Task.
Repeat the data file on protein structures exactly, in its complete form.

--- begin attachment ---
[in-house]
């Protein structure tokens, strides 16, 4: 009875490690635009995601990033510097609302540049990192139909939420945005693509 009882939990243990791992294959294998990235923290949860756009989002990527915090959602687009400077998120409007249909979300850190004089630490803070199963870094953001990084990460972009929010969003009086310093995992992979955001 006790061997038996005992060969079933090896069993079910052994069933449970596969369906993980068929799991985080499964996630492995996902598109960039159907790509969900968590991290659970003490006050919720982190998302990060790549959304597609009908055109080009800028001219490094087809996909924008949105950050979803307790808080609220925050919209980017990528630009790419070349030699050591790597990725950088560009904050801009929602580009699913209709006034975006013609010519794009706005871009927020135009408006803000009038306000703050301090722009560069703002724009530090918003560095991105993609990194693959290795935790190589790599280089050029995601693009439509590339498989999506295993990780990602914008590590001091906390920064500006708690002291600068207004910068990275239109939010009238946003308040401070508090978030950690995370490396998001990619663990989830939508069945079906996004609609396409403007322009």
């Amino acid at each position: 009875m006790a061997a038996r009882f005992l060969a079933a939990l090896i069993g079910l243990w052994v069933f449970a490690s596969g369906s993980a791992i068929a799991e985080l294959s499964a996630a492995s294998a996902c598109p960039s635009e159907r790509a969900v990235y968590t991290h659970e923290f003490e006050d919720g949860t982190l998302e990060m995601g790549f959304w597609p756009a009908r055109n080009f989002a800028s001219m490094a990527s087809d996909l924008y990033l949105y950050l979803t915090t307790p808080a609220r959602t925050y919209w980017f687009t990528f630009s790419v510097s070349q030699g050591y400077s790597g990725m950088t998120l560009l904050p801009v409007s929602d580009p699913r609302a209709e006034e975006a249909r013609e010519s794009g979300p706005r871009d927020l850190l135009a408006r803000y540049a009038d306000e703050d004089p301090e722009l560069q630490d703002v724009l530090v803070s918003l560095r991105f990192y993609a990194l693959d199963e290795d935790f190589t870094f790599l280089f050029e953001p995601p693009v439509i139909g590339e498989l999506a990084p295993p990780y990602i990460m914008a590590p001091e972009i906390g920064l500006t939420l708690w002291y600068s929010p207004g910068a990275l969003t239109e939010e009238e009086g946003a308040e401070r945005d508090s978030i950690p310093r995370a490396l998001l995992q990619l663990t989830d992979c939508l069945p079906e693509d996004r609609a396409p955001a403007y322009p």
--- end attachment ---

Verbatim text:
[in-house]
């Protein structure tokens, strides 16, 4: 009875490690635009995601990033510097609302540049990192139909939420945005693509 009882939990243990791992294959294998990235923290949860756009989002990527915090959602687009400077998120409007249909979300850190004089630490803070199963870094953001990084990460972009929010969003009086310093995992992979955001 006790061997038996005992060969079933090896069993079910052994069933449970596969369906993980068929799991985080499964996630492995996902598109960039159907790509969900968590991290659970003490006050919720982190998302990060790549959304597609009908055109080009800028001219490094087809996909924008949105950050979803307790808080609220925050919209980017990528630009790419070349030699050591790597990725950088560009904050801009929602580009699913209709006034975006013609010519794009706005871009927020135009408006803000009038306000703050301090722009560069703002724009530090918003560095991105993609990194693959290795935790190589790599280089050029995601693009439509590339498989999506295993990780990602914008590590001091906390920064500006708690002291600068207004910068990275239109939010009238946003308040401070508090978030950690995370490396998001990619663990989830939508069945079906996004609609396409403007322009």
């Amino acid at each position: 009875m006790a061997a038996r009882f005992l060969a079933a939990l090896i069993g079910l243990w052994v069933f449970a490690s596969g369906s993980a791992i068929a799991e985080l294959s499964a996630a492995s294998a996902c598109p960039s635009e159907r790509a969900v990235y968590t991290h659970e923290f003490e006050d919720g949860t982190l998302e990060m995601g790549f959304w597609p756009a009908r055109n080009f989002a800028s001219m490094a990527s087809d996909l924008y990033l949105y950050l979803t915090t307790p808080a609220r959602t925050y919209w980017f687009t990528f630009s790419v510097s070349q030699g050591y400077s790597g990725m950088t998120l560009l904050p801009v409007s929602d580009p699913r609302a209709e006034e975006a249909r013609e010519s794009g979300p706005r871009d927020l850190l135009a408006r803000y540049a009038d306000e703050d004089p301090e722009l560069q630490d703002v724009l530090v803070s918003l560095r991105f990192y993609a990194l693959d199963e290795d935790f190589t870094f790599l280089f050029e953001p995601p693009v439509i139909g590339e498989l999506a990084p295993p990780y990602i990460m914008a590590p001091e972009i906390g920064l500006t939420l708690w002291y600068s929010p207004g910068a990275l969003t239109e939010e009238e009086g946003a308040e401070r945005d508090s978030i950690p310093r995370a490396l998001l995992q990619l663990t989830d992979c939508l069945p079906e693509d996004r609609a396409p955001a403007y322009p």